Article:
Thursday, December 17, 2009

What if Associations Were For-Profit?

One more Big Idea question from me - What if Associations Were For-Profit entities? What would change in your organization? Would your organization change at all?

A colleague of mine used to say, "Non-profit is a tax designation, not a business model." I have to agree. And I would be willing to bet that associations that run themselves more like a for-profit are doing better than those that don't.

6 comments:

David M. Patt, CAE said...

It depends how you define "like a for-profit." It was for-profit companies that made decisions based on greed and plunged the world into a depression.

The bottom line for not-for-profits is more and better service for customers, not more money for investors.

The not-for-profit business model is a good one. The managers, not the model, may be the problem.

Peggy Hoffman said...

Bravo for posing the what if ... we've asked the question over the years many times and have seen first hard successful for-profit assn. We're not alone either as plenty of others including Bruce Butterfield of Forbes Group who has launched association incubation division to create and manage for profit associations is wondering if this makes sense. Of course its not a 1-size-fits-all or best for all, but so for some at least, taking away the tax designation will free their minds and their decision-processes ...

Kevin H said...

Matt, I started writing a comment and it got really long, so posted to my blog at http://www.associationinc.com/656

Joe said...

Hi Matt. I've never been able to make a definitive decision myself on what I think about this debate, but I do want to pass along a resource that will at least stir some thought for you and any other readers on how associations and nonprofits should be structured.

In the Sept. issue of Associations Now, Dan Pallotta wrote an article titled "Rethink Charity," and Dan also blogs for Harvard Business Review at http://blogs.hbr.org/pallotta/.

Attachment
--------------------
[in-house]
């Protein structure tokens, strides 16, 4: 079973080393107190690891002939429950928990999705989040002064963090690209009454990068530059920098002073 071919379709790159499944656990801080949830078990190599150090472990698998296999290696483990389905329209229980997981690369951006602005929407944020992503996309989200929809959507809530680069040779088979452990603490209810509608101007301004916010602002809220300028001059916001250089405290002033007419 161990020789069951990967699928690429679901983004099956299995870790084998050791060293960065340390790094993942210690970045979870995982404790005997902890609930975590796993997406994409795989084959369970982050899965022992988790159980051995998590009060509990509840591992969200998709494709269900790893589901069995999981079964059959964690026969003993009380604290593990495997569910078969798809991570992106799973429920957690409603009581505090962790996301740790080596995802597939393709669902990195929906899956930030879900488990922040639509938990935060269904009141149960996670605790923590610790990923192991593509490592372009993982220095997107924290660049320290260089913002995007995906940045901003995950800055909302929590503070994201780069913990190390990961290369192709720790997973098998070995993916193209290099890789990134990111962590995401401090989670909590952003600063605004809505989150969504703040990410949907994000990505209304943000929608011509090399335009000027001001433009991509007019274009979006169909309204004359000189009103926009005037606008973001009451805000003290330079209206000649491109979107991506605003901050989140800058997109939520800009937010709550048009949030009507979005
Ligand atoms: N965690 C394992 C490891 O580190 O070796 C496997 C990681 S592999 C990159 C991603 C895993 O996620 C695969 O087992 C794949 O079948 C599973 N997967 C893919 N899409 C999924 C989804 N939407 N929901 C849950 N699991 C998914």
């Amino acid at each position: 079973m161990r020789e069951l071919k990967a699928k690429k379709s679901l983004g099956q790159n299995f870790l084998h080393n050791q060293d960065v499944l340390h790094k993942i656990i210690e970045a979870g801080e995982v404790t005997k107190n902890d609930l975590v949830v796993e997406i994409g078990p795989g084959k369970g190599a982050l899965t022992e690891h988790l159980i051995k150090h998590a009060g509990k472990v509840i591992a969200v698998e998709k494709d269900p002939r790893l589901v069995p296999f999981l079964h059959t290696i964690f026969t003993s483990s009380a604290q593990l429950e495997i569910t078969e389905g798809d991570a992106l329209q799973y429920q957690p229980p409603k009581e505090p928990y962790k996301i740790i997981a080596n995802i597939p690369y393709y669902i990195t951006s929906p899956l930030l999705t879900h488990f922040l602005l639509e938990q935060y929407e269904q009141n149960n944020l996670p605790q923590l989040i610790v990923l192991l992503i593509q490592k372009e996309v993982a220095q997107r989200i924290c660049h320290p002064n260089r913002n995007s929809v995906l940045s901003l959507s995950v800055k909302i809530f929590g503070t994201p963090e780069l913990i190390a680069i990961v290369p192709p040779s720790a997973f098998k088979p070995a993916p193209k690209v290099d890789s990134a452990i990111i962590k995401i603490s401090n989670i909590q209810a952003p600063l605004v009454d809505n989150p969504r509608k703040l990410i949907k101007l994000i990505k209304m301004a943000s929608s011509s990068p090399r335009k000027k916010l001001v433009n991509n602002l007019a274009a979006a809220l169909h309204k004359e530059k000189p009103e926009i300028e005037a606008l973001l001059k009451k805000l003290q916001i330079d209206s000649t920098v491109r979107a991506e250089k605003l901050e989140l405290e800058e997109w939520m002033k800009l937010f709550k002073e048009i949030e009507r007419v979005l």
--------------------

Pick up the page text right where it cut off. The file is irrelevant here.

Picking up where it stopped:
His viewpoint is very much that nonprofits are very constricted by their current structures, but he writes so eloquently and intelligently on the topic that I can't resist sharing. Definitely worth checking out.

Thanks for posing the question. As far as big ideas go, this is one of the biggest.

Matt Baehr said...

Thanks for all the comments everyone. Kevin, great follow up post. Joe, thanks for the article.

Liane Sebastian said...

Working equally with profits and nonprofits in the publishing arena, the biggest difference between them is best exemplified in the decision-making structure. With nonprofits, there are a lot more people involved in each strategic direction. It slows down progress. Conversely, sometimes profit organizations with amore streamlined process can make decisions too quickly! Every organization needs a check and balance system. Perhaps the two sides best learn from each other, meeting in the middle with a better system for both!
From the publishing side, I reflect on these concerns on my blog www.wisdomofwork.wordpress.com and my LinkedIn Group for Nonprofit Publishing.http://www.linkedin.com/groups?gid=1825096&trk=anetsrch_name&goback=.gdr_1235923365634_1 Thanks for the discussion! Liane